WATCH: Trump's White House meeting with auto execs
Manufacturing plays an important role in the country's economy, the world's largest, but the sector has lost five million jobs since 2000 because of automation and manufacturers moving jobs to other countries in search of cheaper labor. Auto workers in Mexico are paid about a fifth of their U.S. counterparts or even less.
More than 12.3 million U.S. workers currently work in manufacturing, a sizeable number, yet fewer than one in 10 U.S. workers are now employed in factories, compared to a quarter of the labor force in 1960.
But Trump has emphasized the sector in his first days in office after winning the presidency largely because blue collar workers in the country's heartland voted for him in key states that determined the outcome of the election. Many of these workers have become disenchanted with the overall recovery from the country's steep recession in 2008 and 2009, left behind by the globalization of the world economy, still unemployed or working at jobs that pay less than they once earned.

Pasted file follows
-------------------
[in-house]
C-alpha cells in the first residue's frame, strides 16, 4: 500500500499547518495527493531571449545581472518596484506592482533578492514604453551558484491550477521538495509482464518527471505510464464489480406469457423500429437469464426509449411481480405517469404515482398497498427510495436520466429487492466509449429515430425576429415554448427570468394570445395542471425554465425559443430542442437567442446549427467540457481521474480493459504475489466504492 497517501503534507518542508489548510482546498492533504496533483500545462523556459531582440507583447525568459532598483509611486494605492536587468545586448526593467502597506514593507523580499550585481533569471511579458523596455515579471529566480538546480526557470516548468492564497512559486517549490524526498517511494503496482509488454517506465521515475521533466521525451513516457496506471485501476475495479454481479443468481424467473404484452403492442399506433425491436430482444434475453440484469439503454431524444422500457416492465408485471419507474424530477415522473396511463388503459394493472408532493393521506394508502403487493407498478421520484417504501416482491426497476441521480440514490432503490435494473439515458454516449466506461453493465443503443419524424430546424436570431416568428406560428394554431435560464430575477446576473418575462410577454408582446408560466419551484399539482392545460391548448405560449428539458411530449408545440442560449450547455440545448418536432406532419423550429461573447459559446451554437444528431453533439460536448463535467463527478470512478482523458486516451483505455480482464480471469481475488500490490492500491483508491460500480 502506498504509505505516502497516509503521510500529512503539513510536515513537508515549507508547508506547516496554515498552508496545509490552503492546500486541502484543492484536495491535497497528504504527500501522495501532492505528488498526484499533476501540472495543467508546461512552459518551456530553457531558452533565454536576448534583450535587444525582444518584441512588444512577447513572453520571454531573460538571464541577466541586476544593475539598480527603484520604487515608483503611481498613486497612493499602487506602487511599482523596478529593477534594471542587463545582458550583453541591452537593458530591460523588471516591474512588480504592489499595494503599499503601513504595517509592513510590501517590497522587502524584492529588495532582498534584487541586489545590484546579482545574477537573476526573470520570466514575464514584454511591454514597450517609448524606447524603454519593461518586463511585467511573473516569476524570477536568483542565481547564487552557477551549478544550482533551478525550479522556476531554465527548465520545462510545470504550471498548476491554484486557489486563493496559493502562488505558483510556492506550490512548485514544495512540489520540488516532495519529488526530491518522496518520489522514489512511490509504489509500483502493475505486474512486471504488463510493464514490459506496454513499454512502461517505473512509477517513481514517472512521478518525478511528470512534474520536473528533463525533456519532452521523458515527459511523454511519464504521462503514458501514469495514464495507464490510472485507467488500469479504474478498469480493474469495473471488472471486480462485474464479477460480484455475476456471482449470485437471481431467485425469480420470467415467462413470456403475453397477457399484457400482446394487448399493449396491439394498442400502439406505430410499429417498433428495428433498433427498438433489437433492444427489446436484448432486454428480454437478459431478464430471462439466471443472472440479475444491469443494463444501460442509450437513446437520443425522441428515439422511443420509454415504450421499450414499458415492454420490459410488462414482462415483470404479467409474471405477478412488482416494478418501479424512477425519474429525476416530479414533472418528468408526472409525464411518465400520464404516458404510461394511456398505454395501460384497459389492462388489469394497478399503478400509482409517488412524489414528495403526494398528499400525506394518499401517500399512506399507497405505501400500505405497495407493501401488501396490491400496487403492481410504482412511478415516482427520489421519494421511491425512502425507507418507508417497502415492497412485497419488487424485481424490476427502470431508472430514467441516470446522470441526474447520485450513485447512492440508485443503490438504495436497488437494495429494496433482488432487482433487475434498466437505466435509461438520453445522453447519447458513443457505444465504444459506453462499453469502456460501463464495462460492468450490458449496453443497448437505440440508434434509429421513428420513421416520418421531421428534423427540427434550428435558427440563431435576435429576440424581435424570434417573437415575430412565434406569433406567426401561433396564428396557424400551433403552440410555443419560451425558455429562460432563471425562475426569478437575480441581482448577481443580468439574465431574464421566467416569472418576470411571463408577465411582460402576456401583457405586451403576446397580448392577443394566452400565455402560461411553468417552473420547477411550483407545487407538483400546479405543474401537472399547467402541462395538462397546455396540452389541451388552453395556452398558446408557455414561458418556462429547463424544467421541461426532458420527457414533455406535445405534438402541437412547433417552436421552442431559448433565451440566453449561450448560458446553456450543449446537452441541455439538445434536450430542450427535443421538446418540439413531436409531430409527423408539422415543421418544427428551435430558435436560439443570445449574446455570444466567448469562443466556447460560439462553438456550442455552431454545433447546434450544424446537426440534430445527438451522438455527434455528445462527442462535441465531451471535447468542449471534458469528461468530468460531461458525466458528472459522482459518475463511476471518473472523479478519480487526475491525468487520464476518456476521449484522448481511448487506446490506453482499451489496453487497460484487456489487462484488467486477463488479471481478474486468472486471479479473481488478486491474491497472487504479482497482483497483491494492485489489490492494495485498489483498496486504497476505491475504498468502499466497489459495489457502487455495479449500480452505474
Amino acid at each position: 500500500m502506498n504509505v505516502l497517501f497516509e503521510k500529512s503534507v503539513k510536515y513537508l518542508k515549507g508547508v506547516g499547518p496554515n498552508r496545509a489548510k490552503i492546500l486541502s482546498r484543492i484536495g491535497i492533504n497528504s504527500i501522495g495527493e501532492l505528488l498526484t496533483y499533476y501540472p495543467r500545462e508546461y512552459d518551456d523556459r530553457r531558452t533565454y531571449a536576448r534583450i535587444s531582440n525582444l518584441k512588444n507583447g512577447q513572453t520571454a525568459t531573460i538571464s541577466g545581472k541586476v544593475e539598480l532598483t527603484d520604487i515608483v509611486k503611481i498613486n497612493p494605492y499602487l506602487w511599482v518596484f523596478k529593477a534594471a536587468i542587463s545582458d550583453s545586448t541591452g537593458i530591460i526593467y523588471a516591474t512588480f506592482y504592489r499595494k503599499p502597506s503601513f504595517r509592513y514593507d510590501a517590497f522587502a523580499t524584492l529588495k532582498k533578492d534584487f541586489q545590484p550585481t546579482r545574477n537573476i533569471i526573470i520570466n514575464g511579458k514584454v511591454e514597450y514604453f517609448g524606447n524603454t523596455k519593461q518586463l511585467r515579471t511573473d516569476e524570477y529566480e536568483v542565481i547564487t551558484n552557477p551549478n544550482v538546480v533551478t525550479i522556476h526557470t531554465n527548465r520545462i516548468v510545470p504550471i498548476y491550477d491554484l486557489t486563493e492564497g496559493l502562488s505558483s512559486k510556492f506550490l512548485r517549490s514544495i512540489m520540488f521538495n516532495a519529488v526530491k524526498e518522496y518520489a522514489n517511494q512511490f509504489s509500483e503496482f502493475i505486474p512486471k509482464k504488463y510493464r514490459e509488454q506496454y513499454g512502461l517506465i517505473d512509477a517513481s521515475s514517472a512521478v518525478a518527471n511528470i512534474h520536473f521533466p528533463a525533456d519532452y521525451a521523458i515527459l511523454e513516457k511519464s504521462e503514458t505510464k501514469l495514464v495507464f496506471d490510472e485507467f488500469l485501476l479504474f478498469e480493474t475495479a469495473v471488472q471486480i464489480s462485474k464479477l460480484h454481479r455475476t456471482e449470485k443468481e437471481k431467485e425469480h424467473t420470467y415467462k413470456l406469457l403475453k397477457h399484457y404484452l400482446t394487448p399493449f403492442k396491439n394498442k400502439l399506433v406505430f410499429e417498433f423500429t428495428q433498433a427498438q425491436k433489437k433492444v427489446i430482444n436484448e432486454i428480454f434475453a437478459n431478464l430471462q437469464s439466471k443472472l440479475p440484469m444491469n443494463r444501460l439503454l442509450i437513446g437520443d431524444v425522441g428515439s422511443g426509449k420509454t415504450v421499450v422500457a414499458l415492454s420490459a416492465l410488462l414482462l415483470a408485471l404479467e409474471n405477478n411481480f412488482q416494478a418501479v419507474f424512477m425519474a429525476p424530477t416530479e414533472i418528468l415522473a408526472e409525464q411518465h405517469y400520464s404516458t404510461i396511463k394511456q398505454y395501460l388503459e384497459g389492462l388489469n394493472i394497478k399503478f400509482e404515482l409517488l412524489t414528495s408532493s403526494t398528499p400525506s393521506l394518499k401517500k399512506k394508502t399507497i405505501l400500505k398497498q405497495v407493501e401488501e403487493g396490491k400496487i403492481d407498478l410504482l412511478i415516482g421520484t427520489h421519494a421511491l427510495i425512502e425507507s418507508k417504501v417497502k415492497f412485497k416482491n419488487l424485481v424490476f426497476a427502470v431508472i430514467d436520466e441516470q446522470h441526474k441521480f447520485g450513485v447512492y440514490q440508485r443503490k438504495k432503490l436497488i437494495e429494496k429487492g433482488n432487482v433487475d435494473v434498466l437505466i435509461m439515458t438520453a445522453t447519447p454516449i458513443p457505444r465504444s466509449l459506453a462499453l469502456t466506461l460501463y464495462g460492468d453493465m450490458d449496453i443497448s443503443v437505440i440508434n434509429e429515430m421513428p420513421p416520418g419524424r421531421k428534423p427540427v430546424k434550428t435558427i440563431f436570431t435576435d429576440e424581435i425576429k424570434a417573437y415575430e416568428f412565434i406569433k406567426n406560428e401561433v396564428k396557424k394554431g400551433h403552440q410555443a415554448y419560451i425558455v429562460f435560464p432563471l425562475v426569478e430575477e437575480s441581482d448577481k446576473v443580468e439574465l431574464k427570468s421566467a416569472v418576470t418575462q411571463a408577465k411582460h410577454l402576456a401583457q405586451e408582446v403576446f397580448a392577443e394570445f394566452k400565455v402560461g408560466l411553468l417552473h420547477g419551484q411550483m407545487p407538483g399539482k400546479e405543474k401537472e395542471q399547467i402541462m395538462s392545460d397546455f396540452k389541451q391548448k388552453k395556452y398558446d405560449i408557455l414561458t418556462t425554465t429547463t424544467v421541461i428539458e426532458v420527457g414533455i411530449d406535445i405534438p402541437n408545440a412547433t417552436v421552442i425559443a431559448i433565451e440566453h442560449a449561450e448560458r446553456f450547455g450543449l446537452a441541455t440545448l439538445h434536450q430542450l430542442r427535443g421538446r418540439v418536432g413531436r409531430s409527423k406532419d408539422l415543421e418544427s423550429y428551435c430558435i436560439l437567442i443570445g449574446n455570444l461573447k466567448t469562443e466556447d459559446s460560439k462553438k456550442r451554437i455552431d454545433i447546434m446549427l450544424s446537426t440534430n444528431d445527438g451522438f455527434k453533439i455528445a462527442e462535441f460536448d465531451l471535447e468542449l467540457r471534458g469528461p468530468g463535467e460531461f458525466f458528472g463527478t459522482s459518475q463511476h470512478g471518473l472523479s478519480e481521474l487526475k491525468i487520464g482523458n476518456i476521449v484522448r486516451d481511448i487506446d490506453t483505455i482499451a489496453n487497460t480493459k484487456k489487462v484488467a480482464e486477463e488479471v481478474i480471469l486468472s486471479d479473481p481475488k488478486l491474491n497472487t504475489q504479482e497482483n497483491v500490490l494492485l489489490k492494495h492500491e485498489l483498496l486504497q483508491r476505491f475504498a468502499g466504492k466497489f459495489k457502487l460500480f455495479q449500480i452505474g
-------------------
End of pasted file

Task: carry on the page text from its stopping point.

On Monday, Trump asked the leaders of Dow Chemical, SpaceX, the Dell computing firm, the Johnson & Johnson pharmaceutical company, aerospace giant Lockheed Martin and others to come up with a list in the next 30 days of ways to boost U.S. manufacturing.
Later, the Republican president withdrew the U.S. from the 12-nation Trans-Pacific Partnership trade deal, while continuing to make a false claim about the November election.
Unsubstantiated election fraud allegations
Trump insisted at a meeting with congressional leaders that he lost the national popular vote by nearly three million votes to Democrat Hillary Clinton because three million to five million undocumented immigrants in the U.S. cast fraudulent votes for her. Trump defeated her in the Electoral College, the U.S. system of selecting its presidents in which the state-by-state election results determine the winner, not the national vote totals.